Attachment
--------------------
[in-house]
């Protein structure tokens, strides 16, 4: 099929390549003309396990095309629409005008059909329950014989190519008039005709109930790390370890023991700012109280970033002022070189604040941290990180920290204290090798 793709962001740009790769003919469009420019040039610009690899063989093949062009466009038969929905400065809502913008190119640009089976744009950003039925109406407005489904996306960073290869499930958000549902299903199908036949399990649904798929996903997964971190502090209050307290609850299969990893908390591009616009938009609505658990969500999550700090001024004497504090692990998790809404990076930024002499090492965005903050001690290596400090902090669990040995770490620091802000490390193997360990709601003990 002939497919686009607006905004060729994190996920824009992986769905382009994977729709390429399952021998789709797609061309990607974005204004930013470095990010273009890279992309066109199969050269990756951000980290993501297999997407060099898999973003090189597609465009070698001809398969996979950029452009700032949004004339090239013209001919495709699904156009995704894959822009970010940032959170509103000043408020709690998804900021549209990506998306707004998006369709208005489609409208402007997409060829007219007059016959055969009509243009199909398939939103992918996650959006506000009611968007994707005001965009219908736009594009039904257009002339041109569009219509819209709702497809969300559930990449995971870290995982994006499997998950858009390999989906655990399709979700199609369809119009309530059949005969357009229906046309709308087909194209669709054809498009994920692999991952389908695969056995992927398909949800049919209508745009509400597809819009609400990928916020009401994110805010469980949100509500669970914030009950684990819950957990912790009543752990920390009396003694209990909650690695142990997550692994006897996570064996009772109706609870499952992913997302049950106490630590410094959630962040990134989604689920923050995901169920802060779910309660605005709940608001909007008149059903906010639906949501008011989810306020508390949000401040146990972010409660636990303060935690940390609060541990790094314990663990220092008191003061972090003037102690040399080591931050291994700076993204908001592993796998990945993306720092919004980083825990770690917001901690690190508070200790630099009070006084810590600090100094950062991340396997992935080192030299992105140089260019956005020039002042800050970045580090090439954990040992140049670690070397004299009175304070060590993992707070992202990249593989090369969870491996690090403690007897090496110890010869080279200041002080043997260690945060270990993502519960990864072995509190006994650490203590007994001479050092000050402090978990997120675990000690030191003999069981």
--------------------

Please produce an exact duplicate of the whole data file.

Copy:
[in-house]
């Protein structure tokens, strides 16, 4: 099929390549003309396990095309629409005008059909329950014989190519008039005709109930790390370890023991700012109280970033002022070189604040941290990180920290204290090798 793709962001740009790769003919469009420019040039610009690899063989093949062009466009038969929905400065809502913008190119640009089976744009950003039925109406407005489904996306960073290869499930958000549902299903199908036949399990649904798929996903997964971190502090209050307290609850299969990893908390591009616009938009609505658990969500999550700090001024004497504090692990998790809404990076930024002499090492965005903050001690290596400090902090669990040995770490620091802000490390193997360990709601003990 002939497919686009607006905004060729994190996920824009992986769905382009994977729709390429399952021998789709797609061309990607974005204004930013470095990010273009890279992309066109199969050269990756951000980290993501297999997407060099898999973003090189597609465009070698001809398969996979950029452009700032949004004339090239013209001919495709699904156009995704894959822009970010940032959170509103000043408020709690998804900021549209990506998306707004998006369709208005489609409208402007997409060829007219007059016959055969009509243009199909398939939103992918996650959006506000009611968007994707005001965009219908736009594009039904257009002339041109569009219509819209709702497809969300559930990449995971870290995982994006499997998950858009390999989906655990399709979700199609369809119009309530059949005969357009229906046309709308087909194209669709054809498009994920692999991952389908695969056995992927398909949800049919209508745009509400597809819009609400990928916020009401994110805010469980949100509500669970914030009950684990819950957990912790009543752990920390009396003694209990909650690695142990997550692994006897996570064996009772109706609870499952992913997302049950106490630590410094959630962040990134989604689920923050995901169920802060779910309660605005709940608001909007008149059903906010639906949501008011989810306020508390949000401040146990972010409660636990303060935690940390609060541990790094314990663990220092008191003061972090003037102690040399080591931050291994700076993204908001592993796998990945993306720092919004980083825990770690917001901690690190508070200790630099009070006084810590600090100094950062991340396997992935080192030299992105140089260019956005020039002042800050970045580090090439954990040992140049670690070397004299009175304070060590993992707070992202990249593989090369969870491996690090403690007897090496110890010869080279200041002080043997260690945060270990993502519960990864072995509190006994650490203590007994001479050092000050402090978990997120675990000690030191003999069981």